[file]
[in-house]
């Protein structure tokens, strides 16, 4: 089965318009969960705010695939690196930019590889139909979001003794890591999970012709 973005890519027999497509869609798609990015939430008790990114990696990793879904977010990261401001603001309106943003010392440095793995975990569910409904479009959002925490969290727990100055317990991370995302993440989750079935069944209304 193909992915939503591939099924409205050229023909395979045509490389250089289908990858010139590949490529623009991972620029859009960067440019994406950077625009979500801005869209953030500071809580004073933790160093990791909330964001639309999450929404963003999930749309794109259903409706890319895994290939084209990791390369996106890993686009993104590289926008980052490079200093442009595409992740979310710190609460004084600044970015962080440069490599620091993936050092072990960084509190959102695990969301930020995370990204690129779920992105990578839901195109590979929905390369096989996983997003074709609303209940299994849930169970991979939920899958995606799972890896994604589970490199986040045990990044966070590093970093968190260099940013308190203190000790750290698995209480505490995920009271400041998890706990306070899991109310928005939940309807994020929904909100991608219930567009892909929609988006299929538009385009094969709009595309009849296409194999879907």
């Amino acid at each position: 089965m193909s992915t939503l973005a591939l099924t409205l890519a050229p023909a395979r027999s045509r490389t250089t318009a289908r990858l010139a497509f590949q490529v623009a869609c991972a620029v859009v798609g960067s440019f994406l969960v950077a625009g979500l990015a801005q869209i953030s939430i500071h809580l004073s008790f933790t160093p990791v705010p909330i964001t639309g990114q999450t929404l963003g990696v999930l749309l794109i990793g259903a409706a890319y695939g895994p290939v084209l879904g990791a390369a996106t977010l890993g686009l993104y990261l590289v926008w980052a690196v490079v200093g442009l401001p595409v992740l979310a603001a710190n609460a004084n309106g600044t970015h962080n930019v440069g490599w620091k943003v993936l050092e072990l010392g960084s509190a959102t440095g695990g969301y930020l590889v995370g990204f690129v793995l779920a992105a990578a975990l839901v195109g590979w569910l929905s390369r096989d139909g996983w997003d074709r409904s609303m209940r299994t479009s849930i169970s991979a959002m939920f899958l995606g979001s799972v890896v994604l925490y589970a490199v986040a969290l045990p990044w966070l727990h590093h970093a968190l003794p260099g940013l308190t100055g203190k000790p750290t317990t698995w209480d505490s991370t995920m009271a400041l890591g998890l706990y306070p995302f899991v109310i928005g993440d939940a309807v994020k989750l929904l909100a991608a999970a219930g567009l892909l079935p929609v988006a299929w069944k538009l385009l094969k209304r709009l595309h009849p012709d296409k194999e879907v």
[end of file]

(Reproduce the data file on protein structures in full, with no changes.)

[in-house]
């Protein structure tokens, strides 16, 4: 089965318009969960705010695939690196930019590889139909979001003794890591999970012709 973005890519027999497509869609798609990015939430008790990114990696990793879904977010990261401001603001309106943003010392440095793995975990569910409904479009959002925490969290727990100055317990991370995302993440989750079935069944209304 193909992915939503591939099924409205050229023909395979045509490389250089289908990858010139590949490529623009991972620029859009960067440019994406950077625009979500801005869209953030500071809580004073933790160093990791909330964001639309999450929404963003999930749309794109259903409706890319895994290939084209990791390369996106890993686009993104590289926008980052490079200093442009595409992740979310710190609460004084600044970015962080440069490599620091993936050092072990960084509190959102695990969301930020995370990204690129779920992105990578839901195109590979929905390369096989996983997003074709609303209940299994849930169970991979939920899958995606799972890896994604589970490199986040045990990044966070590093970093968190260099940013308190203190000790750290698995209480505490995920009271400041998890706990306070899991109310928005939940309807994020929904909100991608219930567009892909929609988006299929538009385009094969709009595309009849296409194999879907």
């Amino acid at each position: 089965m193909s992915t939503l973005a591939l099924t409205l890519a050229p023909a395979r027999s045509r490389t250089t318009a289908r990858l010139a497509f590949q490529v623009a869609c991972a620029v859009v798609g960067s440019f994406l969960v950077a625009g979500l990015a801005q869209i953030s939430i500071h809580l004073s008790f933790t160093p990791v705010p909330i964001t639309g990114q999450t929404l963003g990696v999930l749309l794109i990793g259903a409706a890319y695939g895994p290939v084209l879904g990791a390369a996106t977010l890993g686009l993104y990261l590289v926008w980052a690196v490079v200093g442009l401001p595409v992740l979310a603001a710190n609460a004084n309106g600044t970015h962080n930019v440069g490599w620091k943003v993936l050092e072990l010392g960084s509190a959102t440095g695990g969301y930020l590889v995370g990204f690129v793995l779920a992105a990578a975990l839901v195109g590979w569910l929905s390369r096989d139909g996983w997003d074709r409904s609303m209940r299994t479009s849930i169970s991979a959002m939920f899958l995606g979001s799972v890896v994604l925490y589970a490199v986040a969290l045990p990044w966070l727990h590093h970093a968190l003794p260099g940013l308190t100055g203190k000790p750290t317990t698995w209480d505490s991370t995920m009271a400041l890591g998890l706990y306070p995302f899991v109310i928005g993440d939940a309807v994020k989750l929904l909100a991608a999970a219930g567009l892909l079935p929609v988006a299929w069944k538009l385009l094969k209304r709009l595309h009849p012709d296409k194999e879907v």